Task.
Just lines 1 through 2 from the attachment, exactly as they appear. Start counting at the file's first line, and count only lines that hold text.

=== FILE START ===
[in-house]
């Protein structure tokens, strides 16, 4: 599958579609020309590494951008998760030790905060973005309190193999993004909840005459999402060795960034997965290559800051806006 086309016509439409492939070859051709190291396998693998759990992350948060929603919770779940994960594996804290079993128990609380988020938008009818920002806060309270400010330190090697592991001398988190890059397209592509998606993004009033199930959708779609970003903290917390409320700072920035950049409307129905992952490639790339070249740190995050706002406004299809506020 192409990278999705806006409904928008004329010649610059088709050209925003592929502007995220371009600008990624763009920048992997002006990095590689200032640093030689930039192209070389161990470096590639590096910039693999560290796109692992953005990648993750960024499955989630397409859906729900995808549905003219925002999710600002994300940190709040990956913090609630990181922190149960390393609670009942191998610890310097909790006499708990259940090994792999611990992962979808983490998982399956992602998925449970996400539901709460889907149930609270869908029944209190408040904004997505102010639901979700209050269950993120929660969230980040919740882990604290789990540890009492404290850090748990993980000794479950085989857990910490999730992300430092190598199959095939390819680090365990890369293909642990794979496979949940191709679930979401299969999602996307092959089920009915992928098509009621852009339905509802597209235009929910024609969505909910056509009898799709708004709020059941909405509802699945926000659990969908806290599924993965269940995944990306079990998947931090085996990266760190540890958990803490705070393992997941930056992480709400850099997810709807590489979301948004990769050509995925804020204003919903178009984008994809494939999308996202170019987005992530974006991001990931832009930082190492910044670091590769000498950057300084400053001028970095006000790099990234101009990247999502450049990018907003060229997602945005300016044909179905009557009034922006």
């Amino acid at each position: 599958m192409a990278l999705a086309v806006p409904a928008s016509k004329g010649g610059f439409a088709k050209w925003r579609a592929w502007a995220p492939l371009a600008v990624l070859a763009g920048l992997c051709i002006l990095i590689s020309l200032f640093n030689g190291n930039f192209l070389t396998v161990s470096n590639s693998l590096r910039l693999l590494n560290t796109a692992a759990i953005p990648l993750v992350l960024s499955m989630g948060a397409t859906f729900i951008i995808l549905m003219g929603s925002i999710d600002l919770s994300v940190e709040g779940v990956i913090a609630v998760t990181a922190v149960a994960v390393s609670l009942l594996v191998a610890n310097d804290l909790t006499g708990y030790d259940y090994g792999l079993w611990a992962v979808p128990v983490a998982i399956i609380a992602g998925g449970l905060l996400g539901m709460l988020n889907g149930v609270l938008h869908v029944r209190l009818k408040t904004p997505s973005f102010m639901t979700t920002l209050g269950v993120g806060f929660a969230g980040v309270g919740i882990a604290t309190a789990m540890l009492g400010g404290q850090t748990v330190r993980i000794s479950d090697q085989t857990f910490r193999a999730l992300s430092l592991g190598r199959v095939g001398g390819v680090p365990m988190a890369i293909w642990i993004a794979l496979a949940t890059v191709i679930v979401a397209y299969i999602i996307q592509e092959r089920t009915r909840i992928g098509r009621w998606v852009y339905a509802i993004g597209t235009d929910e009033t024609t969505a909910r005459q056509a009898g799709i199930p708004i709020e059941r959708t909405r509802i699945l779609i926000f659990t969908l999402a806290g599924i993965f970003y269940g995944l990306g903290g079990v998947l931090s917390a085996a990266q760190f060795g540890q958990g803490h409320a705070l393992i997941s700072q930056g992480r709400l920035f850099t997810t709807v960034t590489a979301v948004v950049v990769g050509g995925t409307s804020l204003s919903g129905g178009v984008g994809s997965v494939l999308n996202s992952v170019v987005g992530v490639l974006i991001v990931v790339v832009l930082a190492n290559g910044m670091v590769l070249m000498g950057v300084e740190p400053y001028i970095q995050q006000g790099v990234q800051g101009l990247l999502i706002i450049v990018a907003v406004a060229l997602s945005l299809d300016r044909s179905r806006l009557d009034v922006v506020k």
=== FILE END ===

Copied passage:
[in-house]
């Protein structure tokens, strides 16, 4: 599958579609020309590494951008998760030790905060973005309190193999993004909840005459999402060795960034997965290559800051806006 086309016509439409492939070859051709190291396998693998759990992350948060929603919770779940994960594996804290079993128990609380988020938008009818920002806060309270400010330190090697592991001398988190890059397209592509998606993004009033199930959708779609970003903290917390409320700072920035950049409307129905992952490639790339070249740190995050706002406004299809506020 192409990278999705806006409904928008004329010649610059088709050209925003592929502007995220371009600008990624763009920048992997002006990095590689200032640093030689930039192209070389161990470096590639590096910039693999560290796109692992953005990648993750960024499955989630397409859906729900995808549905003219925002999710600002994300940190709040990956913090609630990181922190149960390393609670009942191998610890310097909790006499708990259940090994792999611990992962979808983490998982399956992602998925449970996400539901709460889907149930609270869908029944209190408040904004997505102010639901979700209050269950993120929660969230980040919740882990604290789990540890009492404290850090748990993980000794479950085989857990910490999730992300430092190598199959095939390819680090365990890369293909642990794979496979949940191709679930979401299969999602996307092959089920009915992928098509009621852009339905509802597209235009929910024609969505909910056509009898799709708004709020059941909405509802699945926000659990969908806290599924993965269940995944990306079990998947931090085996990266760190540890958990803490705070393992997941930056992480709400850099997810709807590489979301948004990769050509995925804020204003919903178009984008994809494939999308996202170019987005992530974006991001990931832009930082190492910044670091590769000498950057300084400053001028970095006000790099990234101009990247999502450049990018907003060229997602945005300016044909179905009557009034922006």